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Obesity and hunger, obesity and prejudice

I was reading up on a few things today and came across this article about Americans and the struggle of obesity and hunger. The read itself is very good and I implore any of my readers to check it out:

Something that struck me about this article was the mention of the documentary “A Place At the Table“. It can be found on Netflix streaming and I highly recommend it. It features obese children who are nutritionally deprived. It shows that side of obesity no one can live up to or admit to. I liked this quote: The cheapest food is often “junk food” and Americans who consume it are fat and malnourished at the same time.

As an obese person, the insults I hear are “put the fork down”, “she should go on a diet”, “she shouldn’t buy all of that food” (I love that one, when I am bulk shopping for our MONTHLY groceries at Costco). What bothers me is people do not know. People do not understand what it like to be in an obese body unless they have lived it themselves. And even obese people show intolerance towards their fellow obese people. I can’t tell you how many times I have been made fun of, gawked at, or straight up told off in public because someone decided it was their job to tell me so. A few nights ago I had a dream that an older man came up to me in a craft store (I was making cards, which is strange because I suck at crafts…) and told me I was obese, then walked off. I got up and walked up to him and asked him why he was cruel. He said, “You’re obese, it’s plain to see, you’re HUGE”. I said, “you don’t know me OR my story, or what I have been through in my life”. In my dream I was applauded by other customers. It was such a random dream.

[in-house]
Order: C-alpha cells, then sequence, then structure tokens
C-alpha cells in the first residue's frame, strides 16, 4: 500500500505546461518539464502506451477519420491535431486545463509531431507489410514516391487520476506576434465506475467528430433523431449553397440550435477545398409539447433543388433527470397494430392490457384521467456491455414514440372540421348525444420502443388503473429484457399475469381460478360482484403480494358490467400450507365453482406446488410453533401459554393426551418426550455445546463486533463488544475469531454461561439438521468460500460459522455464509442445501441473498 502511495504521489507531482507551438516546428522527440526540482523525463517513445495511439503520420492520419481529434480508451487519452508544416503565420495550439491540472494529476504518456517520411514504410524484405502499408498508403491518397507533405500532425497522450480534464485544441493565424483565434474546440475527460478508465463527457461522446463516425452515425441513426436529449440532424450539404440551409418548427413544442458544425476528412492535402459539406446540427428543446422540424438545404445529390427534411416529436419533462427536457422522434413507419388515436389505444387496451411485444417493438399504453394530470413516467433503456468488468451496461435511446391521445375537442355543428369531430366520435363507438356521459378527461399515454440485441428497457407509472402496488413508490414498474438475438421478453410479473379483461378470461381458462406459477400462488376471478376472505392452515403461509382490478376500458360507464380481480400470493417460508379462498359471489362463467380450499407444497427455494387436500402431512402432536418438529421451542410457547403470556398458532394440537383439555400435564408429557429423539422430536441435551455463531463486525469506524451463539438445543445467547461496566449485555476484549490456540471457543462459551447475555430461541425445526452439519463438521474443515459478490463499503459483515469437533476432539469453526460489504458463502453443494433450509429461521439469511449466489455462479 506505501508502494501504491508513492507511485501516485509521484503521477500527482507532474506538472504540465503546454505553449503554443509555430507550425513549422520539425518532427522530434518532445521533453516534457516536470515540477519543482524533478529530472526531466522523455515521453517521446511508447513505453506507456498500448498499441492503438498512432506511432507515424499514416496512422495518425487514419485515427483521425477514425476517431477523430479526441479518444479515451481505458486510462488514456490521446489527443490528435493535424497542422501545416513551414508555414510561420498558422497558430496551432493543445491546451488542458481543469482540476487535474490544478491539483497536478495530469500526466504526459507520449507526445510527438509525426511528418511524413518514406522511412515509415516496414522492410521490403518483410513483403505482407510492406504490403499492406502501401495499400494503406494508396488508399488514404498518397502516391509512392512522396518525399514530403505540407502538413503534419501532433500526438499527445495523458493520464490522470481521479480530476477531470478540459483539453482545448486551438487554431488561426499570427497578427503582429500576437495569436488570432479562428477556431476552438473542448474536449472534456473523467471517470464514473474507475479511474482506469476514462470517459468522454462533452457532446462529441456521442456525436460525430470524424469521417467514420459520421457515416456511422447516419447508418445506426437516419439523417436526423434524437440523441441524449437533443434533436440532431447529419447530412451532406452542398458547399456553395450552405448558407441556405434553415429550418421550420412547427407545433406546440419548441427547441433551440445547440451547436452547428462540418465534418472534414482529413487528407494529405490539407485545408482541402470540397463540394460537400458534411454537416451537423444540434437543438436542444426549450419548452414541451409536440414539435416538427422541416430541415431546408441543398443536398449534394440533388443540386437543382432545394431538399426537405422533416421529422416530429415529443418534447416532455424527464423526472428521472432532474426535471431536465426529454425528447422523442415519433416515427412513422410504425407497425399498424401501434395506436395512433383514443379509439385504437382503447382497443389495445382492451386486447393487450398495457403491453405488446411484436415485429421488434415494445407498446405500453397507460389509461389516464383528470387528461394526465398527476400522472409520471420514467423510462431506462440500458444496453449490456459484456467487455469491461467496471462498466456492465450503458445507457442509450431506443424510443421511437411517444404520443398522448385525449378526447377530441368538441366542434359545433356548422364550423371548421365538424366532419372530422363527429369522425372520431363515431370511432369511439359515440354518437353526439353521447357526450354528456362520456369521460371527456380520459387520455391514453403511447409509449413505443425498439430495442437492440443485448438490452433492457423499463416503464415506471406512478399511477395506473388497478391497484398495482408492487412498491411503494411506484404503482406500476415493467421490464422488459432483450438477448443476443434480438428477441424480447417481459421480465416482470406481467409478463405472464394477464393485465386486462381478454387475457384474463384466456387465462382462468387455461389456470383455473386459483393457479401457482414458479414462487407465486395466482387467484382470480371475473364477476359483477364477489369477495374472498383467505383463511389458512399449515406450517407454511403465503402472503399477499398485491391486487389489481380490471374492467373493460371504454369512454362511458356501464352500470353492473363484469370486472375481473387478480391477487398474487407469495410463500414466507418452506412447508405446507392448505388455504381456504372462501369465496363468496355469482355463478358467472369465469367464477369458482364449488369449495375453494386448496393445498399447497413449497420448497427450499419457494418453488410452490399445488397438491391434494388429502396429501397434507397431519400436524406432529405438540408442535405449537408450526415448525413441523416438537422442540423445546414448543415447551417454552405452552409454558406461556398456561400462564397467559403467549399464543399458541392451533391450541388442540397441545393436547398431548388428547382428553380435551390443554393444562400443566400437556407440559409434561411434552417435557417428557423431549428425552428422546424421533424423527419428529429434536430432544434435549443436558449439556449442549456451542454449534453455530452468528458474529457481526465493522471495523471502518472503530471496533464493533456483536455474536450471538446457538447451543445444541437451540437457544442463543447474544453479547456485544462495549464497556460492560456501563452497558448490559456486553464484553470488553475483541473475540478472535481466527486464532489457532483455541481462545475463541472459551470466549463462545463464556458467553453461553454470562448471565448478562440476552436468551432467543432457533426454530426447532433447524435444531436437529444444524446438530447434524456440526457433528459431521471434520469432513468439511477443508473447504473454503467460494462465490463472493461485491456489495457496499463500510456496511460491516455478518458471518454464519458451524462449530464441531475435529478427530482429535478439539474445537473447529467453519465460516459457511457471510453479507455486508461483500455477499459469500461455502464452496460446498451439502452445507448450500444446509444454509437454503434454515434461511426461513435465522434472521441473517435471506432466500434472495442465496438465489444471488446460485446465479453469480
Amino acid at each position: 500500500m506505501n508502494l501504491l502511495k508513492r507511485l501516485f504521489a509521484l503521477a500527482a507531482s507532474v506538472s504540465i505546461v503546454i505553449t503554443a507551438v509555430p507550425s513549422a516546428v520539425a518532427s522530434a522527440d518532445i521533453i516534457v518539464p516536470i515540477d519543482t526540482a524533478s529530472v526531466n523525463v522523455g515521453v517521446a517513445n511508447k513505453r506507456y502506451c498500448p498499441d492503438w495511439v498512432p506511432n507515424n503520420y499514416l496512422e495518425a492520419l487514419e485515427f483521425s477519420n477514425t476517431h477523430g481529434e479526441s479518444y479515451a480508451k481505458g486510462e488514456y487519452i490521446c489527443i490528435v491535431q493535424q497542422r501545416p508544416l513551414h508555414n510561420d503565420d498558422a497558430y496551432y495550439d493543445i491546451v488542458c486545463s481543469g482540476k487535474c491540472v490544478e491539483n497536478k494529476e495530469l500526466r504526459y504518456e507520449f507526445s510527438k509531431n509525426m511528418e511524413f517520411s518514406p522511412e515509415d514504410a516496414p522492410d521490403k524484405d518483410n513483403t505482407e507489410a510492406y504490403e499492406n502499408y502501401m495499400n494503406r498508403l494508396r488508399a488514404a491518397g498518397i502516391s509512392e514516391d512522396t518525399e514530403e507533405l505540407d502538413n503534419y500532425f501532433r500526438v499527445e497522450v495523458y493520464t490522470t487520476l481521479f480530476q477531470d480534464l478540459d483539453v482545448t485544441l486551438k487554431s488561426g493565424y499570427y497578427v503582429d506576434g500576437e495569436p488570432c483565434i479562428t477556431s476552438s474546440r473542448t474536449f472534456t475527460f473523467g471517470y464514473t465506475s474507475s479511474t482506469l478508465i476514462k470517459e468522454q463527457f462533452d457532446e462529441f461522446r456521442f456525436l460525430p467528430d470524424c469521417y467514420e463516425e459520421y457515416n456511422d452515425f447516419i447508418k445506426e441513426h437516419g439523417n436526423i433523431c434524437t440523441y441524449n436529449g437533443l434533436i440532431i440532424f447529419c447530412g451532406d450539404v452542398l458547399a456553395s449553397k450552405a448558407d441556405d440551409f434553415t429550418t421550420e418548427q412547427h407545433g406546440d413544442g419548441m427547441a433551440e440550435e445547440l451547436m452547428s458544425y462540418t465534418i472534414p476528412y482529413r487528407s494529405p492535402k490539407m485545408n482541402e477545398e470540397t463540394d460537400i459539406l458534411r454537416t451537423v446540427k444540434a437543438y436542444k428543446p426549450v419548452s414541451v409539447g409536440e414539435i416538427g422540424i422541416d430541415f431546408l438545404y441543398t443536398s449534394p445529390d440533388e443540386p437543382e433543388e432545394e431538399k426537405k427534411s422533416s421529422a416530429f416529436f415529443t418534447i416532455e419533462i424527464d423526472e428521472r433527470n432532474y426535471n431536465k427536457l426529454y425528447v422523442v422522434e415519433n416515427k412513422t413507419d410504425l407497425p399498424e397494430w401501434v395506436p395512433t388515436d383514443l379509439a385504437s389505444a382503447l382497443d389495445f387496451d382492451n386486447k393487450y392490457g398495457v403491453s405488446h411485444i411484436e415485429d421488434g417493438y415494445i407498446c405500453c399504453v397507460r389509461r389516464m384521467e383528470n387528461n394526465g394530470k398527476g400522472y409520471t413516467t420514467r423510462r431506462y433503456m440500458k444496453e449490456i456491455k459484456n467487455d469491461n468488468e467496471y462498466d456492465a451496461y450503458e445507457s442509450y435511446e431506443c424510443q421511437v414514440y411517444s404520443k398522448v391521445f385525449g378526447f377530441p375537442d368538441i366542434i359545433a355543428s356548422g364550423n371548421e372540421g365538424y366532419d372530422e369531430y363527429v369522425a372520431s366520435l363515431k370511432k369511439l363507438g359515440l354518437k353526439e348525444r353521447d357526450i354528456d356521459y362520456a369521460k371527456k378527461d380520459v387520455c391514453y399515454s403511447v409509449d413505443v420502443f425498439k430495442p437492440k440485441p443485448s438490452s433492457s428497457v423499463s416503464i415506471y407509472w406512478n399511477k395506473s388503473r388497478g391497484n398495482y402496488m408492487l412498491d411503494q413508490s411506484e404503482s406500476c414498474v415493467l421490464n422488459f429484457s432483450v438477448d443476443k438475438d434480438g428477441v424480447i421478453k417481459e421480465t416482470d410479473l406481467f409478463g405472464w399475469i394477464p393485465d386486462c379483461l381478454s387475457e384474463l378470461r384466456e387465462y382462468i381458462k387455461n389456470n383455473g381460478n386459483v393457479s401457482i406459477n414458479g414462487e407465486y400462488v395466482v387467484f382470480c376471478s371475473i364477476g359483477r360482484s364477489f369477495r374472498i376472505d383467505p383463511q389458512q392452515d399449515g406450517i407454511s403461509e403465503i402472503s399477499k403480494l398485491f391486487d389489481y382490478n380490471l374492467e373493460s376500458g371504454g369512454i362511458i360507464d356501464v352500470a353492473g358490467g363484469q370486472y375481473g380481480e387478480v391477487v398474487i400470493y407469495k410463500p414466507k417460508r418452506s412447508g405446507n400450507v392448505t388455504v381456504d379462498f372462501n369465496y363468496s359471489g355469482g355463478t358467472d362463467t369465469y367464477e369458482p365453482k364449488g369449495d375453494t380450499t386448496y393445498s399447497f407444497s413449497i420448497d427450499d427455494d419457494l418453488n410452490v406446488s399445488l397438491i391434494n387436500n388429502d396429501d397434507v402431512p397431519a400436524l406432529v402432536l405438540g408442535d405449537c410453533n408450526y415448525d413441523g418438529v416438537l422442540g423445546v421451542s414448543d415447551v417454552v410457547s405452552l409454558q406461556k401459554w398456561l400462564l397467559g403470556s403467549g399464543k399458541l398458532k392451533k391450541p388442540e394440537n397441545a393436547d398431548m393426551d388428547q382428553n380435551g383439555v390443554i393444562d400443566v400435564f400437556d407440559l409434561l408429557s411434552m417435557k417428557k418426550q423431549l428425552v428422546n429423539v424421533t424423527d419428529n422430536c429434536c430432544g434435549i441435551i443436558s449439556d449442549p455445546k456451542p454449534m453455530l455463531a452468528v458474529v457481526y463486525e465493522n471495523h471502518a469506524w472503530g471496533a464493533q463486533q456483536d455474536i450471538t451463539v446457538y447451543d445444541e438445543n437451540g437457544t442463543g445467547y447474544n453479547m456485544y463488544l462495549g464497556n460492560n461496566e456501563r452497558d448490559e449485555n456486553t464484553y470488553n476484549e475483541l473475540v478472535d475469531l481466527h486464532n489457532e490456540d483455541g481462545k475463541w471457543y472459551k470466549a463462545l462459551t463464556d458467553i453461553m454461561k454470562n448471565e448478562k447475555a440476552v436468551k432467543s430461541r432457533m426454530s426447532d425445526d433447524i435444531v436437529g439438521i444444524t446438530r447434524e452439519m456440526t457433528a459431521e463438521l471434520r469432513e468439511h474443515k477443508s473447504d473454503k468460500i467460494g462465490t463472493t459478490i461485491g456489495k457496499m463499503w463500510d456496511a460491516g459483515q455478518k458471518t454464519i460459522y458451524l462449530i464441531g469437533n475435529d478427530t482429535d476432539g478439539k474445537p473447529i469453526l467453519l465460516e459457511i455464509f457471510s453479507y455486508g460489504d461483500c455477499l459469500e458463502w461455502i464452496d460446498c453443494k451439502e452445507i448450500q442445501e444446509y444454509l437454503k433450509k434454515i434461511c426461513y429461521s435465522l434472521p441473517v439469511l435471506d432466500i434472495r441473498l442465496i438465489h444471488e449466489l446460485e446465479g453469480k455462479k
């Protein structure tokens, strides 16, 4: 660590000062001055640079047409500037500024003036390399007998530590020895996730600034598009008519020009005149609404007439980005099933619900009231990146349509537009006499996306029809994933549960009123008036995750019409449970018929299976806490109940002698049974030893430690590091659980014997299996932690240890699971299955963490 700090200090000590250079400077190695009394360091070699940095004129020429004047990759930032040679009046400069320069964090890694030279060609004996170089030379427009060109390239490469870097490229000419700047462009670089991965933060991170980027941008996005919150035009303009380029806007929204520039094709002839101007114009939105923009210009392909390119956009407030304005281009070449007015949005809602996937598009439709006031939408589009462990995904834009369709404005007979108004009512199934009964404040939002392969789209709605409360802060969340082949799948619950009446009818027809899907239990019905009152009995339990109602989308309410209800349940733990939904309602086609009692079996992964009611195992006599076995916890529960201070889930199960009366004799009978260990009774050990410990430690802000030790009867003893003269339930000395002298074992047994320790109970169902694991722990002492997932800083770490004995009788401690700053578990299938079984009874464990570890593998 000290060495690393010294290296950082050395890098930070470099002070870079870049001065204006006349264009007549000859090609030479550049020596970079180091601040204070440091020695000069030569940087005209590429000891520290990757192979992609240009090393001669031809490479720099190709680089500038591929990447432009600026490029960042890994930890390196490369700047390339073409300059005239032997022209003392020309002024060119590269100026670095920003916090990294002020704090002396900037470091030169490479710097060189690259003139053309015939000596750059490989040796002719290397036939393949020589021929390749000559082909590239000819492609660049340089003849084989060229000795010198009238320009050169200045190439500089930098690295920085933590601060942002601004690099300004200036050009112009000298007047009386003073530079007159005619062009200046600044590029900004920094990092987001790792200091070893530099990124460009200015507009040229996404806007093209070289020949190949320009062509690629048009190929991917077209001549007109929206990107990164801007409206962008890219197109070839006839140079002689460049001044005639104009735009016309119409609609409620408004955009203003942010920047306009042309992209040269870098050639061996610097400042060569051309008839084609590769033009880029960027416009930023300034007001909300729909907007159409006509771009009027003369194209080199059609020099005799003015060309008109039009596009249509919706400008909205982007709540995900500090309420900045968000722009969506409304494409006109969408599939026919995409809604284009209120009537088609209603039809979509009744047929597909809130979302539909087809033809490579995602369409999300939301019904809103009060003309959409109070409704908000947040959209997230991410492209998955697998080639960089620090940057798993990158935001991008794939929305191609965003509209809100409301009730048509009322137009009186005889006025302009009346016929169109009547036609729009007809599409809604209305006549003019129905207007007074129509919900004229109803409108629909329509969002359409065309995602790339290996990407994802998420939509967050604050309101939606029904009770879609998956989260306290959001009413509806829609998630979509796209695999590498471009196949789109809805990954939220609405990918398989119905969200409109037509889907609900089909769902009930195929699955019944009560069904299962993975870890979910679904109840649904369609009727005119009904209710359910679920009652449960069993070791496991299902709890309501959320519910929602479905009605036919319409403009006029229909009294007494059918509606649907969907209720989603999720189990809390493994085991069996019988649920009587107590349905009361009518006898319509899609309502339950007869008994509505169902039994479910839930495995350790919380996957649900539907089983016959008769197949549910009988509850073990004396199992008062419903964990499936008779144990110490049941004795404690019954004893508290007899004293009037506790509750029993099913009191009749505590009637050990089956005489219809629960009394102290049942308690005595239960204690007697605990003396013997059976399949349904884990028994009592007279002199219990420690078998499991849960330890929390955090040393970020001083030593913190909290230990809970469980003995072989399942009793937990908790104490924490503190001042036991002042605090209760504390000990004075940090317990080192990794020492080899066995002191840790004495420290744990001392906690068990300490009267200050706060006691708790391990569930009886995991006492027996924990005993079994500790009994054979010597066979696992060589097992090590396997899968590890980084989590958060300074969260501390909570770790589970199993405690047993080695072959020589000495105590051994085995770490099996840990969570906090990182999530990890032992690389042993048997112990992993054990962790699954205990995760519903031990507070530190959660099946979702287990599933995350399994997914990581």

Honestly, for the most part I try to ignore the disgusting insults thrown my way, but it is hard when it happens all the time. When I go shopping I see it a lot. In the past I would cry. Now I get filled with such anger that I actually spout off at the person doing the insulting. And what happens every time? The person doing the taunting and the insulting and the gawking walks away like they’re scared and can’t come up to me and say why they’re acting like an asshole. Typical. Typical run and hide because you’re too chicken shit to come tell me to my face what you were saying behind my back. Oh, but don’t get it twisted, I can hold my own.